The main question of this study is, are more cognitively complex Hong Kong school leaders (principals, vice-principals, and senior masters) more behaviorally complex than less cognitively complex leaders? To get answers to our question we used a quantitative non-experimental design to assess school leaders’ cognitive and behavioral complexity and then examined moderators that influenced the relationship. The thinking skills found in The Strategic Thinking Questionnaire (STQ) where grouped into the cognitive complexity scale. The leader influence actions found in The Strategic Leader Questionnaire (SLQ) were grouped into the behavioral complexity scale and their relationship was analyzed. School type, leader role position, educational level, age, and gender were employed as moderators
The cognitive and behavioral complexity data was collected from 356 Hong Kong school leaders. The data were analyzed through descriptive and multivariate analyses. The first major finding was that cognitive complexity is moderated by the position held, age, and education level of the leader. School principals displayed greater cognitive complexity than vice principals or senior masters. Older school leaders, and those with advance academic degrees were more cognitively complex. The second major finding is that while behavioral complexity is also influenced by position the leader holds, it is not associated with higher academic degrees. Finally, we also found that more highly cognitively complex leaders were prone to be more behaviorally complex. We concluded that cognitive complexity can be influenced by education while behavioral complexity may be more associated with experience on the job; even though higher levels of cognitive complexity do related to higher levels of behavioral complexity.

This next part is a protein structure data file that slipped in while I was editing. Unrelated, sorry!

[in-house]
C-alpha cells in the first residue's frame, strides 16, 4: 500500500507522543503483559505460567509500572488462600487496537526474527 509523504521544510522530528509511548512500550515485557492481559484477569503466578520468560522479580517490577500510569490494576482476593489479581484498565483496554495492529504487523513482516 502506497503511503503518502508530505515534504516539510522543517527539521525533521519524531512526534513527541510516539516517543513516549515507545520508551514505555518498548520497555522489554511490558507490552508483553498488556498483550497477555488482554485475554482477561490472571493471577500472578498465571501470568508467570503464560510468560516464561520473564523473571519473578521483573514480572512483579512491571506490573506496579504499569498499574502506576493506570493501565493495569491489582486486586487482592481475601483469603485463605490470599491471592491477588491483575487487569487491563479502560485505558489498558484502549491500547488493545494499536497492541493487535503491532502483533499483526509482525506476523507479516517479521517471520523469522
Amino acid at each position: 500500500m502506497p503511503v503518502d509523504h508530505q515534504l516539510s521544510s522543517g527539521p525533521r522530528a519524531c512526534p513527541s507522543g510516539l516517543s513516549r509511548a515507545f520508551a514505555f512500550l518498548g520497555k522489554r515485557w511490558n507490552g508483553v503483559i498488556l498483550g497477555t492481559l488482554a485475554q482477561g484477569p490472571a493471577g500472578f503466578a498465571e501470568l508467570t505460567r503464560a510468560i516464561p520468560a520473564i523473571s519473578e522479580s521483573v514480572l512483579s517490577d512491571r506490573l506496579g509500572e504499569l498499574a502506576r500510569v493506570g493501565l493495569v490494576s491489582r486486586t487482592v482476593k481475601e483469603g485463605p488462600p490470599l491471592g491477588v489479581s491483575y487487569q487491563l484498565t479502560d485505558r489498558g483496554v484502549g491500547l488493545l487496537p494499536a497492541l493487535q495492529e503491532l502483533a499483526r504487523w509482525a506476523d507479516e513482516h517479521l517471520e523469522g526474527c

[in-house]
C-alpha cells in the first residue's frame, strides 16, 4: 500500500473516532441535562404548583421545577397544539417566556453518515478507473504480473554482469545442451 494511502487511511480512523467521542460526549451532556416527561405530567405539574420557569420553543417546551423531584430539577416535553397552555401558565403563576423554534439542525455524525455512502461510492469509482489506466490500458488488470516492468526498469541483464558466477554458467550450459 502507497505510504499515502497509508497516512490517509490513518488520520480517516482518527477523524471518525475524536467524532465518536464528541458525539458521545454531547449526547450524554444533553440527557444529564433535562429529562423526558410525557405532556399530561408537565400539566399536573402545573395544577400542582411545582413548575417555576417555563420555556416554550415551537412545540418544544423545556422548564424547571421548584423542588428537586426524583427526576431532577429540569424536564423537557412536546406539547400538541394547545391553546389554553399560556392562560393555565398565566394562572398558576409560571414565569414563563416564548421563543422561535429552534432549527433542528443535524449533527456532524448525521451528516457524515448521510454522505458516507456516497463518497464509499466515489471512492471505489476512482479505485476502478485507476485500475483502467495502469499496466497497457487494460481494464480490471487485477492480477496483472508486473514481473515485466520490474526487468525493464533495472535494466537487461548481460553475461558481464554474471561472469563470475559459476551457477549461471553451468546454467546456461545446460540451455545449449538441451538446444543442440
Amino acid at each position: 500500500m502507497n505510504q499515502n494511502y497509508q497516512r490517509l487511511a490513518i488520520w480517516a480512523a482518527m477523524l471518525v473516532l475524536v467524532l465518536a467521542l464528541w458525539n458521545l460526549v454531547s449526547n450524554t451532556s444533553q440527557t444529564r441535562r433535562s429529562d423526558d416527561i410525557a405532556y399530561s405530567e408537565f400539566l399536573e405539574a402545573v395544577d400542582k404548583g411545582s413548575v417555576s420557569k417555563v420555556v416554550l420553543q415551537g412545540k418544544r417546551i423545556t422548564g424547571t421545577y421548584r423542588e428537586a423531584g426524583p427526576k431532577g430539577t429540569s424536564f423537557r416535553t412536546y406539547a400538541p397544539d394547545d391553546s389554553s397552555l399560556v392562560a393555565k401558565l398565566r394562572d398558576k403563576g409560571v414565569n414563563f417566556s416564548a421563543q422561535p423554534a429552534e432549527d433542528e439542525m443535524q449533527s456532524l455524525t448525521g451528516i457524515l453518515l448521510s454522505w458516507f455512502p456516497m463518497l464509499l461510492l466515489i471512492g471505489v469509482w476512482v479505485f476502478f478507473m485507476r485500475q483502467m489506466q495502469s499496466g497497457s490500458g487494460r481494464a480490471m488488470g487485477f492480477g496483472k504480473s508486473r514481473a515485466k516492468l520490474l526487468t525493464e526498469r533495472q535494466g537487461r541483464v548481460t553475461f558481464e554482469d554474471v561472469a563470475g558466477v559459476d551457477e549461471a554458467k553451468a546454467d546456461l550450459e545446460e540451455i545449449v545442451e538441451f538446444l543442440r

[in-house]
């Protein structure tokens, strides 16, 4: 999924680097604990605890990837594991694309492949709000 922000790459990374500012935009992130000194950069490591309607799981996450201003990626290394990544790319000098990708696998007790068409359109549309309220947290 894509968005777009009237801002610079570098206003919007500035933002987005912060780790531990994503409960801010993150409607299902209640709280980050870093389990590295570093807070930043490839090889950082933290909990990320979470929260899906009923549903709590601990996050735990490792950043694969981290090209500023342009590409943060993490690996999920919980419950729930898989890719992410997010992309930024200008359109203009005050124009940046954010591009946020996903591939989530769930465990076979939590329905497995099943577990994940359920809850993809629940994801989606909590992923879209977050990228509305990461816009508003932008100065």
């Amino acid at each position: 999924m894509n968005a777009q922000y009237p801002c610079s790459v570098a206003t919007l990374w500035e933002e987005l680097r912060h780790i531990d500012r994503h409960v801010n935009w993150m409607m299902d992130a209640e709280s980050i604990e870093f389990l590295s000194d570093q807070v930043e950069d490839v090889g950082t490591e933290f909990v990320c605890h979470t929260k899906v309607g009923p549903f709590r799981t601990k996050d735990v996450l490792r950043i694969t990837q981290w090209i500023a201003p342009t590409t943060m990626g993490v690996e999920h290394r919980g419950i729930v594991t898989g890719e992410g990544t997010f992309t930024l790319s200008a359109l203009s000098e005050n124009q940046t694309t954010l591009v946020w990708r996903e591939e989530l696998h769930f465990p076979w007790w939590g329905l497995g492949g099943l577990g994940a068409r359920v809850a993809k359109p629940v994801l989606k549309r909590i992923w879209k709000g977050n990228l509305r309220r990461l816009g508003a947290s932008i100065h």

This research makes a significant contribution to the literature on cognition and behavior. This study has both theoretical and practical significance. On the theoretical side, notions of leader cognition and behavior have traveled on mostly parallel paths empirically. This study joints them to test a commonly held believe that in today’s turbulent environment leaders who are cognitively and behaviorally complex will be more effective school leaders. On the practical side, the study produces implications for the selection and succession of school leaders as well as for the need for advanced cognitive and behavioral training and university academic programs.